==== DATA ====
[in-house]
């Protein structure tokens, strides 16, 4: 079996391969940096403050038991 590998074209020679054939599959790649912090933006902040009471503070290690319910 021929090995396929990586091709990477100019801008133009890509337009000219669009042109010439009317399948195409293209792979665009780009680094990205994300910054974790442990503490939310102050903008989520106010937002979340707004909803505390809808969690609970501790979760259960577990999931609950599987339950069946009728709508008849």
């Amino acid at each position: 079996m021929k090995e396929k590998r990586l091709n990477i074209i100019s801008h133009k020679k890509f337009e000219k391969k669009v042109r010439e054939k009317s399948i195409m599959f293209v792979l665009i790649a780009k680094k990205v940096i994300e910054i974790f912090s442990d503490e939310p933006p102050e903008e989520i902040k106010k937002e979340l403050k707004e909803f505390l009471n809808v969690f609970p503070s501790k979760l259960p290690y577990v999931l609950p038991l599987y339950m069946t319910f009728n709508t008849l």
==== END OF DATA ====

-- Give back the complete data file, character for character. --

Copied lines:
[in-house]
């Protein structure tokens, strides 16, 4: 079996391969940096403050038991 590998074209020679054939599959790649912090933006902040009471503070290690319910 021929090995396929990586091709990477100019801008133009890509337009000219669009042109010439009317399948195409293209792979665009780009680094990205994300910054974790442990503490939310102050903008989520106010937002979340707004909803505390809808969690609970501790979760259960577990999931609950599987339950069946009728709508008849």
């Amino acid at each position: 079996m021929k090995e396929k590998r990586l091709n990477i074209i100019s801008h133009k020679k890509f337009e000219k391969k669009v042109r010439e054939k009317s399948i195409m599959f293209v792979l665009i790649a780009k680094k990205v940096i994300e910054i974790f912090s442990d503490e939310p933006p102050e903008e989520i902040k106010k937002e979340l403050k707004e909803f505390l009471n809808v969690f609970p503070s501790k979760l259960p290690y577990v999931l609950p038991l599987y339950m069946t319910f009728n709508t008849l």